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Knee pain, not sure how to advance

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  • Knee pain, not sure how to advance

    About 4-5 weeks ago I started to have pain in my knee, at the quardriceps tendon just under the patella, I think. It feels like a regular tendinitis pain.
    The pain starts immediately after squatting, and go away couple of minutes afterwards. No pain in the deadlift and no pain in daily activity, maybe sometimes when I go up the stairs but usually not.
    It's not very painful, but it's disturbing and it's there for quite a long time with no improvement and I don't want it to worsen. In the last two weeks I kept my squat and deadlift loads the same and didn't increase.
    At the moment I do pause squats 3 times/week, Monday and Friday I squat a pyramid of ~8 sets, 15kg added every set, to a top set of 155kg, all sets are 5 reps. The last set is at about RPE 8, and the 140kg is about RPE 5-6 I guess. Wednesday is easier, I only go up to 110kg.
    I switched to pause squats about 4 months ago due to an adductor pain, which is gone now, but I liked pause squatting after ~8 years of only regular squats, so I stayed with it for now.

    Question is, is it possible to deal with it without going backwards in terms of weight? I thought about adding volume, and adding a 125kg back off set of 8 reps. Or maybe doing tempo squats with lighter weight of 3:0:3 for higher reps (~12) after the last heavy set. Or adding some tempo front squats. The overall load at the moment is not too huge, because the sets before the 155kg, 140kg and 125kg are relatively light even though there are lots of reps accumulated overall.

    Any other option, of course, would be very appreciated


  • #2
    Question is, is it possible to deal with it without going backwards in terms of weight?
    Probably not.

    [QUOTE]I thought about adding volume, and adding a 125kg back off set of 8 reps.[QUOTE]

    Adding workload on top of an already sensitized area is typically not the best initial move to get symptoms under control. We have a lengthy discussion of tendinopathy here, where we explain that symptom onset and flare-ups often occur when the person/tendon are exposed to higher dose of stimulus (either volume or intensity) than they are prepared for at that time.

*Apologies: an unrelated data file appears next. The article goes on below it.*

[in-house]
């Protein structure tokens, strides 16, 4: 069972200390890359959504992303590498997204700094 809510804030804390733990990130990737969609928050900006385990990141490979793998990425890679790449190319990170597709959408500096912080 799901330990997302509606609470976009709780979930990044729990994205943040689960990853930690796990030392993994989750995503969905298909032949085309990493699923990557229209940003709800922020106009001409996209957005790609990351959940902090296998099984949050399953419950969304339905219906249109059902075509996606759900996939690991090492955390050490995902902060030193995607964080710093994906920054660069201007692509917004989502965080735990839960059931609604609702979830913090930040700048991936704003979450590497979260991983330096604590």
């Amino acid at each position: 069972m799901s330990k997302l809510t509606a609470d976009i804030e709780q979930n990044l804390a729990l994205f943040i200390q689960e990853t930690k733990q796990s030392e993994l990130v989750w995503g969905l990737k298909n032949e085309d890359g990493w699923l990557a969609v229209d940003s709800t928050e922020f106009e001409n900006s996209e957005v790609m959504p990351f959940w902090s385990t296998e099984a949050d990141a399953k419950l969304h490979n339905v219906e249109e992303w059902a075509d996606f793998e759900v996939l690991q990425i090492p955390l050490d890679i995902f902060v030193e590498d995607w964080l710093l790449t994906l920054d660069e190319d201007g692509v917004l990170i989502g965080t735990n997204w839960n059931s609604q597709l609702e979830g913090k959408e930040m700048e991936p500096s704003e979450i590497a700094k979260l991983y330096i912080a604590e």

You may do just fine with tempo squats for higher rep-sets, and this would likely be our initial recommendation; however, if things are sensitive after doing your heaviest top set, that is the most likely modifiable culprit here.
    IG / YT


    • #3
      Thanks for the reply,
      The pain level is low, and after the last set I can (and do) deadlift with no pain at all. Actually, 3-5 minutes after the set there's virtually no pain at all.
      Does adding tempo squats for 2 sets of 12 reps after the last set account for more workload which is not recommended in this case, or is it a way to rehab?

      If it won't work, obviously at some point I would have to take weight off the bar, but I hope to manage it succesfully without it.


      • #4
        And thanks for the article, I have read it. In the second case study there is an option to reduce workload (squat twice/week instead of 3) and there's an option to add tempo / isolation. So I'm not sure if I shall do overall more work (because I add tempo / isolation), or less.
        This is where my question comes from.

        Thanks again


        • #5
          We can't really predict your outcomes in advance. The risk of giving it a shot is low - go for it (you could similarly try the decreased frequency strategy outlined in the article) and see how you do. If it doesn't work, then you'll know you need to take weight off.
          IG / YT


          • #6
            Great help,